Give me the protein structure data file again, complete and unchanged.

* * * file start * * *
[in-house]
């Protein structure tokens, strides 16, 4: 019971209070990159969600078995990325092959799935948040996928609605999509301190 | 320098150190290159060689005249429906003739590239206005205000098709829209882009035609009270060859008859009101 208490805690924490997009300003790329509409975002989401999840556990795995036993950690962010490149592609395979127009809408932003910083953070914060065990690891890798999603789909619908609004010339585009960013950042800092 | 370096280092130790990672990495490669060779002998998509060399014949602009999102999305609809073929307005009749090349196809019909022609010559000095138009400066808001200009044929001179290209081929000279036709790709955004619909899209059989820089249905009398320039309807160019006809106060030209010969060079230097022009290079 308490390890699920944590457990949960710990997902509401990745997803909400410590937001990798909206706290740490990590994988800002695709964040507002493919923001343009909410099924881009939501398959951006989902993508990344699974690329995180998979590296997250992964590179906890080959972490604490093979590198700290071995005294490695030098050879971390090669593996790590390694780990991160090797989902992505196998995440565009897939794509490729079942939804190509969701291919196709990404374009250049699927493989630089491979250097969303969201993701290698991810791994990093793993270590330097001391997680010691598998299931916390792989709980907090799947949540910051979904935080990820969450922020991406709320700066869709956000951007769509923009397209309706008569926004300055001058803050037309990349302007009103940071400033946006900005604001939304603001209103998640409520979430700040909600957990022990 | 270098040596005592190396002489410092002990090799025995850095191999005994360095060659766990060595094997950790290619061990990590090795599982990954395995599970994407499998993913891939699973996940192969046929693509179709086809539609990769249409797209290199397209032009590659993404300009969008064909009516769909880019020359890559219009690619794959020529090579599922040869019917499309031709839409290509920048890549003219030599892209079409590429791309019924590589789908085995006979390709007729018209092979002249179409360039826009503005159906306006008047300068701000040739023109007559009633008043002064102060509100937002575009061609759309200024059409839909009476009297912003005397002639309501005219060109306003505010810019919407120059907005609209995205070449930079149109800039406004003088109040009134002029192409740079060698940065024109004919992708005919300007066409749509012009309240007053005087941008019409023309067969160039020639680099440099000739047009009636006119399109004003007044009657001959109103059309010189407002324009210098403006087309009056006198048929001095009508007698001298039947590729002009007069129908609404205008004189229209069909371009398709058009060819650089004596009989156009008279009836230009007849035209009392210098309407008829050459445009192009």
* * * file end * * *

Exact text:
[in-house]
């Protein structure tokens, strides 16, 4: 019971209070990159969600078995990325092959799935948040996928609605999509301190 | 320098150190290159060689005249429906003739590239206005205000098709829209882009035609009270060859008859009101 208490805690924490997009300003790329509409975002989401999840556990795995036993950690962010490149592609395979127009809408932003910083953070914060065990690891890798999603789909619908609004010339585009960013950042800092 | 370096280092130790990672990495490669060779002998998509060399014949602009999102999305609809073929307005009749090349196809019909022609010559000095138009400066808001200009044929001179290209081929000279036709790709955004619909899209059989820089249905009398320039309807160019006809106060030209010969060079230097022009290079 308490390890699920944590457990949960710990997902509401990745997803909400410590937001990798909206706290740490990590994988800002695709964040507002493919923001343009909410099924881009939501398959951006989902993508990344699974690329995180998979590296997250992964590179906890080959972490604490093979590198700290071995005294490695030098050879971390090669593996790590390694780990991160090797989902992505196998995440565009897939794509490729079942939804190509969701291919196709990404374009250049699927493989630089491979250097969303969201993701290698991810791994990093793993270590330097001391997680010691598998299931916390792989709980907090799947949540910051979904935080990820969450922020991406709320700066869709956000951007769509923009397209309706008569926004300055001058803050037309990349302007009103940071400033946006900005604001939304603001209103998640409520979430700040909600957990022990 | 270098040596005592190396002489410092002990090799025995850095191999005994360095060659766990060595094997950790290619061990990590090795599982990954395995599970994407499998993913891939699973996940192969046929693509179709086809539609990769249409797209290199397209032009590659993404300009969008064909009516769909880019020359890559219009690619794959020529090579599922040869019917499309031709839409290509920048890549003219030599892209079409590429791309019924590589789908085995006979390709007729018209092979002249179409360039826009503005159906306006008047300068701000040739023109007559009633008043002064102060509100937002575009061609759309200024059409839909009476009297912003005397002639309501005219060109306003505010810019919407120059907005609209995205070449930079149109800039406004003088109040009134002029192409740079060698940065024109004919992708005919300007066409749509012009309240007053005087941008019409023309067969160039020639680099440099000739047009009636006119399109004003007044009657001959109103059309010189407002324009210098403006087309009056006198048929001095009508007698001298039947590729002009007069129908609404205008004189229209069909371009398709058009060819650089004596009989156009008279009836230009007849035209009392210098309407008829050459445009192009």